In my engagements with the Yi women I met in Guihua I persuaded a couple of them to sell me their shoulder bags. One featured the big embroidered flowers typical of the Guihua style. The other was cross-stitched, like the bags in Tanhua. Li Hui apparently mentioned this while we dined with local Party officials that evening. After a few rounds of corn liquor one of them proposed that I set up a factory in Guihua to produce Yi embroidered shoulder bags for export. They would allow me 70 percent ownership. I explained that traditional handicraft work was not something done in a factory, but at home and in the field whenever time was available. Besides, I was a petty trader at best, and in fact more of a collector, with no idea how to market Yi shoulder bags.
On the road north
Undaunted, perhaps ambitious to secure a business relationship with the first foreigner in Guihua, the official next proposed I build a paper factory. My first thought was the horrific effect that would have on the clean stream that ran below the town. But I didn't mention that. I told him the area didn't have the right trees. In fact, it didn't have hardly any trees at all, of any kind.
The conversation soon shifted to other topics and the evening turned out to be quite convivial. My hosts tried to arrange a jeep to take me to Wanbi (湾碧村). Unfortunately, the Party was having an important meeting in Beijing at that time and Party officials in districts throughout the country had to have their own meetings to discuss the meeting. The jeeps were busy fetching people from remote villages to attend the meetings, both Guihua's vehicles and those in Wanbi.
Wanbi lies 88 kilometers north of Guihua and the logging trucks only went to a depot about half way. So my hosts arranged the only available transportation — a Chinese-style tractor-truck (拖拉机). I had to pay 200 yuan and Li Hui would accompany me to smooth the way with the town officials. I was familiar with these vehicles, as I'd seen them bring people to market day in Dayao. But that was on paved city streets. The road ahead was unpaved all the way and had been pretty bumpy riding in the relative comfort of a pick-up truck up from Tanhua. Nevertheless, there was no other choice.
By Chinese tractor is probably the least comfortable way to travel. The driver sits on a small, three-wheel tractor in front and passengers sit or stand in the four-wheel trailer behind. It was too rough to sit and even standing we were continuously jolted. Moreover, though it was a fine spring day, the wind was fierce and blew the dust from the road all over our bodies, baggage and cameras. I often had to call for a pause, just to give my bones a chance to settle down.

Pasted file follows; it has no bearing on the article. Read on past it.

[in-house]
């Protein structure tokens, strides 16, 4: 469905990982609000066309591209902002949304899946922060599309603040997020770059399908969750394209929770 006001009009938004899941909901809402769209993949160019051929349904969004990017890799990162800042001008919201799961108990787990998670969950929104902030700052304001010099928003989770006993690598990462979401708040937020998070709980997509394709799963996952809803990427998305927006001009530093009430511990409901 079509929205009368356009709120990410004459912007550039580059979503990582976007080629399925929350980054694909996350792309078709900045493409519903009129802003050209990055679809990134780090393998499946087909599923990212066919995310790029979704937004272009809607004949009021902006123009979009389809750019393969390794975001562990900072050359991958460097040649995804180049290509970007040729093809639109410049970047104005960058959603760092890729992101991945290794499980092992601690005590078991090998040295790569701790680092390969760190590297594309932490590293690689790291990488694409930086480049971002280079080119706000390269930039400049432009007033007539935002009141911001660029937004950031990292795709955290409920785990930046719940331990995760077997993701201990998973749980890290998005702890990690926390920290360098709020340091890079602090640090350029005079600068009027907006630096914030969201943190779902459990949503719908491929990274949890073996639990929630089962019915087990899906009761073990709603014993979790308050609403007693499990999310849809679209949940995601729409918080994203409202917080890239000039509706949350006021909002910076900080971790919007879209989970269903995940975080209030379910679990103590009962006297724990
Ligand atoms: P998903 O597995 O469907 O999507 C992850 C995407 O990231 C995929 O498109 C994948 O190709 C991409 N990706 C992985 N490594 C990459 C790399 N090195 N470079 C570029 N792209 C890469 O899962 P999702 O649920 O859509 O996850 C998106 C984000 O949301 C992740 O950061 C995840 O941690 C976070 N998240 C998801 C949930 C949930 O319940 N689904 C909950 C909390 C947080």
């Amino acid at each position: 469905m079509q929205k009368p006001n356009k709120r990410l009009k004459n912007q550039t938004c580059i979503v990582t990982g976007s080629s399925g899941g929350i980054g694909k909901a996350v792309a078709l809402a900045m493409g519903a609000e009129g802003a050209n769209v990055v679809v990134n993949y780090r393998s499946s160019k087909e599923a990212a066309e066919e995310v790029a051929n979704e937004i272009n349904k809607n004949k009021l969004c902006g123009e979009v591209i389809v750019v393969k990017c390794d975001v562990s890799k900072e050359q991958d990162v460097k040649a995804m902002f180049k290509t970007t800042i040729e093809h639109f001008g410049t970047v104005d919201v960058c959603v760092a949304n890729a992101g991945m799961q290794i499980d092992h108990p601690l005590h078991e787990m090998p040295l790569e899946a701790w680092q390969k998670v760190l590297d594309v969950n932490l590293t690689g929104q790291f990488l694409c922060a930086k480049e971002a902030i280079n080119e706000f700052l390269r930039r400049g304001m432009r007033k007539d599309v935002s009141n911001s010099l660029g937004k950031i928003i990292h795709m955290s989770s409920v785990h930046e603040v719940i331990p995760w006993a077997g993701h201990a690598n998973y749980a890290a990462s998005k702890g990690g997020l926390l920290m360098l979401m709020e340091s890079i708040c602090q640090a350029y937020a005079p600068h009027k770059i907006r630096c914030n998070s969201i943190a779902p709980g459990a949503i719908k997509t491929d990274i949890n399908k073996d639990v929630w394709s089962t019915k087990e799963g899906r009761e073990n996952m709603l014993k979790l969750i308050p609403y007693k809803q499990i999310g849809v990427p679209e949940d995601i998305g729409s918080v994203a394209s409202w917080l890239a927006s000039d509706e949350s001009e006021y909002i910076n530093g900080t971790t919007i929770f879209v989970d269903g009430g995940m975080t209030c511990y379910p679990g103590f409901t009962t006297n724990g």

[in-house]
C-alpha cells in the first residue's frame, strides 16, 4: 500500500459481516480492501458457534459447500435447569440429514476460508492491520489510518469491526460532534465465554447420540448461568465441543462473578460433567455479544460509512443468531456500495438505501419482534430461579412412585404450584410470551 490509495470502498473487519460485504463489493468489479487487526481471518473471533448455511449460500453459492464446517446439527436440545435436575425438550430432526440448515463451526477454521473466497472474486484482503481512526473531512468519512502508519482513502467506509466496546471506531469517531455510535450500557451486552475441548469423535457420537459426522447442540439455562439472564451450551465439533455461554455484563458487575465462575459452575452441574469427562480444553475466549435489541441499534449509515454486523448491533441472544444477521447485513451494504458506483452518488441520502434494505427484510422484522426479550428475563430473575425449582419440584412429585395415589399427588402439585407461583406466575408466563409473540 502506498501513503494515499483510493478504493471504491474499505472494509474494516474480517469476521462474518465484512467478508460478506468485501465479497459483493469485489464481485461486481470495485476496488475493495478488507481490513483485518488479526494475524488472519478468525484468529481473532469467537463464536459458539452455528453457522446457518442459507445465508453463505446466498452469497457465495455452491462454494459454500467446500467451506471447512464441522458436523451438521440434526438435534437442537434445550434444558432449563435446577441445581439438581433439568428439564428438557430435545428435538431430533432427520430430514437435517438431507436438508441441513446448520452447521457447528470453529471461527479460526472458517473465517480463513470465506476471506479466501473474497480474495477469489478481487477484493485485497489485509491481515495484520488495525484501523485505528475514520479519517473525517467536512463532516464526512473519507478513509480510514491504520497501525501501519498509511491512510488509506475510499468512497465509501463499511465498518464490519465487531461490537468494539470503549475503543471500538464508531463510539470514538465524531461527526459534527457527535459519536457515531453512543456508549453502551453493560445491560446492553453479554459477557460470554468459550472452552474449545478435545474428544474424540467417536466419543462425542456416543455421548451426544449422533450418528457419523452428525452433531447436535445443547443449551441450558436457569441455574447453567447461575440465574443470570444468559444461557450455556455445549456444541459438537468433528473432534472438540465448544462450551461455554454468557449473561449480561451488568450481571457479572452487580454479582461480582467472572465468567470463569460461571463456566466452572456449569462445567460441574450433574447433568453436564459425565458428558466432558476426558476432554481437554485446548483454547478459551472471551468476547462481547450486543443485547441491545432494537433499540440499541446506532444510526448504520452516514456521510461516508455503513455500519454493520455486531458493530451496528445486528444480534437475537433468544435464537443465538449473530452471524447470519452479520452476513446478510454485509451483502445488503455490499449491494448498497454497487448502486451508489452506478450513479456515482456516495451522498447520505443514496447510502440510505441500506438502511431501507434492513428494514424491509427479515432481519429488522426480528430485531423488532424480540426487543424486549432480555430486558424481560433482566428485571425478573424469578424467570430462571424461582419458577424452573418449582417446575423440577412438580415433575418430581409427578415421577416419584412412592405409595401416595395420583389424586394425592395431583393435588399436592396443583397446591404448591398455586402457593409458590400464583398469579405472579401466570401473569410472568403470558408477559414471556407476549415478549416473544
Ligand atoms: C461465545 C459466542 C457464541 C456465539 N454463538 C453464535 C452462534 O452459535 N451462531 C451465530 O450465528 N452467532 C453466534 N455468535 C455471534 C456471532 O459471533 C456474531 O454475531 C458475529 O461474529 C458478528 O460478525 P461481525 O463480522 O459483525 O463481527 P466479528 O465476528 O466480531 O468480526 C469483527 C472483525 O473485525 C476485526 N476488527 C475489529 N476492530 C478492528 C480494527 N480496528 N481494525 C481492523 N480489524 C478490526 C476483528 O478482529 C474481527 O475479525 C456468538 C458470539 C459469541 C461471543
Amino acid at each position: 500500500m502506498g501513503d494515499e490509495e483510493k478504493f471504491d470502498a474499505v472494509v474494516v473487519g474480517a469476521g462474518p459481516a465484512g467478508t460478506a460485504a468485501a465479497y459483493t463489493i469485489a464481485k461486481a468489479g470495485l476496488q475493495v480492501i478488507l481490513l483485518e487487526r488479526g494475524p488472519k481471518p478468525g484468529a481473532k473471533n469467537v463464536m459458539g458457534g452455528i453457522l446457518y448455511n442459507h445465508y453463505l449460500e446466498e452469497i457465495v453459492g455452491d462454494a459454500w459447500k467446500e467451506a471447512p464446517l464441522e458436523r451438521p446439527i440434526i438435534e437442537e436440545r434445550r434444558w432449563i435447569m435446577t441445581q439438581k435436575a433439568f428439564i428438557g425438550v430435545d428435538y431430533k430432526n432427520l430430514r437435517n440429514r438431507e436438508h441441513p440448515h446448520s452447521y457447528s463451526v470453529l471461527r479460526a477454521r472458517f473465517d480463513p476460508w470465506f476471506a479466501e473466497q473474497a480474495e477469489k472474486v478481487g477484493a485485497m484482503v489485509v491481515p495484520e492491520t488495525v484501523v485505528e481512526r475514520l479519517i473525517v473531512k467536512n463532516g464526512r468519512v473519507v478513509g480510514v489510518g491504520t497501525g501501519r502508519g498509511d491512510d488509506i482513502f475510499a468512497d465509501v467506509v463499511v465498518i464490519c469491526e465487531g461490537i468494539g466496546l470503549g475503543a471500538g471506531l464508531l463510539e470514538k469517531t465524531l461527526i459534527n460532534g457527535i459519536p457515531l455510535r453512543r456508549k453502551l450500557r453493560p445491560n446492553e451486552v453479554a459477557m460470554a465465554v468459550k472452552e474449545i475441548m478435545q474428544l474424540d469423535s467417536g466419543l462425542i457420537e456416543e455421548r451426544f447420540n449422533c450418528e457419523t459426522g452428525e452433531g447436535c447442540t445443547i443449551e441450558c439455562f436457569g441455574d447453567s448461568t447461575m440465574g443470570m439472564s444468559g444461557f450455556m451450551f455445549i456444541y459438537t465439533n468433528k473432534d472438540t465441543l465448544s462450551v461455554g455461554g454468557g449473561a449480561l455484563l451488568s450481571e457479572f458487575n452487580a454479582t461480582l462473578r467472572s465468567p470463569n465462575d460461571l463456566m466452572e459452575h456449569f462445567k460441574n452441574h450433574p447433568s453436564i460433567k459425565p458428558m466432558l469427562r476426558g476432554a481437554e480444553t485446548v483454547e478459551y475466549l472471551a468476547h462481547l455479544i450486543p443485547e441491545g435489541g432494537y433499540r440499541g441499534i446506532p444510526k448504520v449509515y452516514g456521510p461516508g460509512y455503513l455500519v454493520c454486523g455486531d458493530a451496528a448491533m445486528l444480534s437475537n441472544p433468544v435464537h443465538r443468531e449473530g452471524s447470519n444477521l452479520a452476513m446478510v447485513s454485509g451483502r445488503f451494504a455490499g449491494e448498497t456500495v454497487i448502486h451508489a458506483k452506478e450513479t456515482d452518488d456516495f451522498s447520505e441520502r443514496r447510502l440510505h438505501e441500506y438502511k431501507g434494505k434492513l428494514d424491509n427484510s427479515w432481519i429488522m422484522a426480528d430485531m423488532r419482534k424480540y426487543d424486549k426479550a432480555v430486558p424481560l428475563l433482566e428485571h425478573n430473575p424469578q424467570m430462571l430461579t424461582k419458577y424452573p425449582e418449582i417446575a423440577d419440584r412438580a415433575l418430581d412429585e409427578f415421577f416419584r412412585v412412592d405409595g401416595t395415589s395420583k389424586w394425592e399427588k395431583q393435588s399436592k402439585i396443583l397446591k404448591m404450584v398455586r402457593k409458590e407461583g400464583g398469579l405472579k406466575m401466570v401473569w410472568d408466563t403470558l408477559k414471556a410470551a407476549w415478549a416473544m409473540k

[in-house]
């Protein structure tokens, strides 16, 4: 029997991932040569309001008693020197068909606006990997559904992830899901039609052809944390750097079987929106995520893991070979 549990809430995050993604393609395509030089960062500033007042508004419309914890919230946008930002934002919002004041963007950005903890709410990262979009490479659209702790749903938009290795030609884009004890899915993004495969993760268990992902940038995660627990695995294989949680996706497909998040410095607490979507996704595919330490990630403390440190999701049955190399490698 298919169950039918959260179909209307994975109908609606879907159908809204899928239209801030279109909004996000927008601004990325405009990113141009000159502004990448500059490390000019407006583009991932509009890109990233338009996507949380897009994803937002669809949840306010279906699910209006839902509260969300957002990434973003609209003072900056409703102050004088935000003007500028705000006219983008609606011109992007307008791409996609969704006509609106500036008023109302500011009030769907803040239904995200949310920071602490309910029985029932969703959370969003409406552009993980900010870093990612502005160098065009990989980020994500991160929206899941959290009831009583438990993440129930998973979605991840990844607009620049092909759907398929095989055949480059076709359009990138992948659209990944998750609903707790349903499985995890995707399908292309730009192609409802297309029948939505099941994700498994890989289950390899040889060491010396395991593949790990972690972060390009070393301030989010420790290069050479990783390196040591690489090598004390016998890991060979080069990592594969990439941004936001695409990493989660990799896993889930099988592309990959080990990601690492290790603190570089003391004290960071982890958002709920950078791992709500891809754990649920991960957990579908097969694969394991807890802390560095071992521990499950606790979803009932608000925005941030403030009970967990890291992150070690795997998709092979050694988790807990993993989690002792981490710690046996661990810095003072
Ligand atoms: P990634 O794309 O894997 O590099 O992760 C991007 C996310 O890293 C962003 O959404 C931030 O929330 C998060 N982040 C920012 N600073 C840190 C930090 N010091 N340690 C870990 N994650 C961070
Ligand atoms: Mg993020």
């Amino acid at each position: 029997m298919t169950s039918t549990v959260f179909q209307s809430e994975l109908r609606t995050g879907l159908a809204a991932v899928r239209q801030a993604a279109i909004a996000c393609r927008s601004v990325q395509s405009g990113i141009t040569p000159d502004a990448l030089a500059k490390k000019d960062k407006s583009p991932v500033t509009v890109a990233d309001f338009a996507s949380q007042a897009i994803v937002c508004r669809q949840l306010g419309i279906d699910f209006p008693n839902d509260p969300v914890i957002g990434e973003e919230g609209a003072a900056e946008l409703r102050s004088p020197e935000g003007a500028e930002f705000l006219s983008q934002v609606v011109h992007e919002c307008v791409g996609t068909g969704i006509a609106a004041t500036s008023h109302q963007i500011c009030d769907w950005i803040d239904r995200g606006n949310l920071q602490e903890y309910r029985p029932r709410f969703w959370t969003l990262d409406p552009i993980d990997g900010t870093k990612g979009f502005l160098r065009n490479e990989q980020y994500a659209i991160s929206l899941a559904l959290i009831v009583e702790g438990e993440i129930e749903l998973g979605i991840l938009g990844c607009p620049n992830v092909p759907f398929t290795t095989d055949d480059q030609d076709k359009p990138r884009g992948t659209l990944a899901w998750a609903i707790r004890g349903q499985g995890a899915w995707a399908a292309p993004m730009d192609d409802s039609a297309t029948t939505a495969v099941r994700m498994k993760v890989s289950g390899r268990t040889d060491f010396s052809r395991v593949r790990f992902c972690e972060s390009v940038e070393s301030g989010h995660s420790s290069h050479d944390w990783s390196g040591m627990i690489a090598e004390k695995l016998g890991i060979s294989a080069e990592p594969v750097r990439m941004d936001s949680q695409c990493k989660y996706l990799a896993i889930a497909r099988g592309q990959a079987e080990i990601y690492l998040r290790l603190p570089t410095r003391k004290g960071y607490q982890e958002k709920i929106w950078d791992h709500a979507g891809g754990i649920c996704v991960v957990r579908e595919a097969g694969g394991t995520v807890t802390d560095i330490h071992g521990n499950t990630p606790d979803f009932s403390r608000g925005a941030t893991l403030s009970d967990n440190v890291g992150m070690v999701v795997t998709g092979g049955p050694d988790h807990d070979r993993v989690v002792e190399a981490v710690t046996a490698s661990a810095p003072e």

The rough and rollicking journey took most of the day. The scenery was much the same as around Guihua, with farms, pastures and villages dominating the largely deforested lower mountain slopes. We crossed the last ridge, descended to Wanbi beside the river, and arrived in time to check in at the government lodge and have dinner with our gracious hosts, the local Dai government officials.
There was no shower in the building, but they arranged basins of hot water and towels for us to wash off the dirt from the ride. The Party was holding meetings here too, so they would be busy until Sunday, when it would be possible for me to cross the river. Li Hui and the driver returned to Guihua the next morning and I had two days to explore the vicinity on my own.
The Jinsha River near Wanbi
Wanbi has two parts. Upper Wanbi is the original Dai village, sited on a slope above its terraced fields, with a view of the Jinsha and other Dai villages. Its main street is lined with wooden shop houses, while the residential neighborhoods feature houses of wooden frames, rammed earth and tiled roofs, or occasionally thatched ones like those of the Yi villages south of the ridge. They harvest two crops a year — wheat in winter, rice in summer — and use water buffaloes as draft animals while also raising goats.
Wanbi Dai are animist, so no temples stand in the area. The old folks told me they think they came up from Xishuangbanna or Myanmar many centuries ago, but they also claimed that before Wanbi they lived north of the river. I tried out several Thai phrases, but the only similarity was kin khao, meaing "eat rice", which they pronounced jin khao. However, those who had been to Xishuangbanna said they could understand most of the Dai dialect they heard there.
Lower Wanbi is the administrative town, and full of drab concrete buildings. But it is on a knoll close to the river, which is the main attraction. Rice fields lay beside the town all the way to the riverbanks, but on the other side the steep hills are practically barren of any kind of vegetation. The river is in places turbulent, but at other sections placid enough for fishermen in small boats to cast nets. Huge boulders bank the river periodically, while in other places it laps along stretches of white sand. Colors on the river and the hills vary throughout the day and are richest in late sunny afternoons.
After breakfast noodles, the district chairman drove me to Binghai (炳海), ten kilometers upriver, where several small boats ferried people across the river that day to attend the weekly market on the other side. The crowd on both banks was mostly Dai, but also featured some Han and Yi, with some Lisu people from settlements high up in the hills on both sides of the river. Except for a few older women in dark, side-fastened jackets and black turbans, the Dai wore modern clothes. Older Lisu women dressed similarly to the older Dai women, but some of the younger women wore a distinctive, brightly colored jacket.
The regular ferry had engine trouble at the time, so people were taking rowboats instead. We wound up paddling across in a dinghy made from inflated tire tubes. Beside the marketplace several tractor were parked and I fretted I'd have to ride one of those to the nearest highway. But my host, who insisted on paying for everything, found a truck to take me instead. I departed thanking him for his hospitality and in particular for the final service of securing me a truck to take me to the highway. One tractor adventure was quite enough.
Editor's note: This article by author Jim Goodman was originally published on his website Black Eagle Flights (requires proxy). There you can find accounts and photos of Goodman's 40 years in China and Southeast Asia. Collections of his works — many of them about Yunnan — can be purchased on Amazon and Lulu. Goodman has also recently founded Delta Tours, where he guides cultural and historical journeys through Vietnam, and soon, through Yunnan as well.
Images: Jim Goodman© Copyright 2005-2020 GoKunming.com all rights reserved. This material may not be republished, rewritten or redistributed without permission.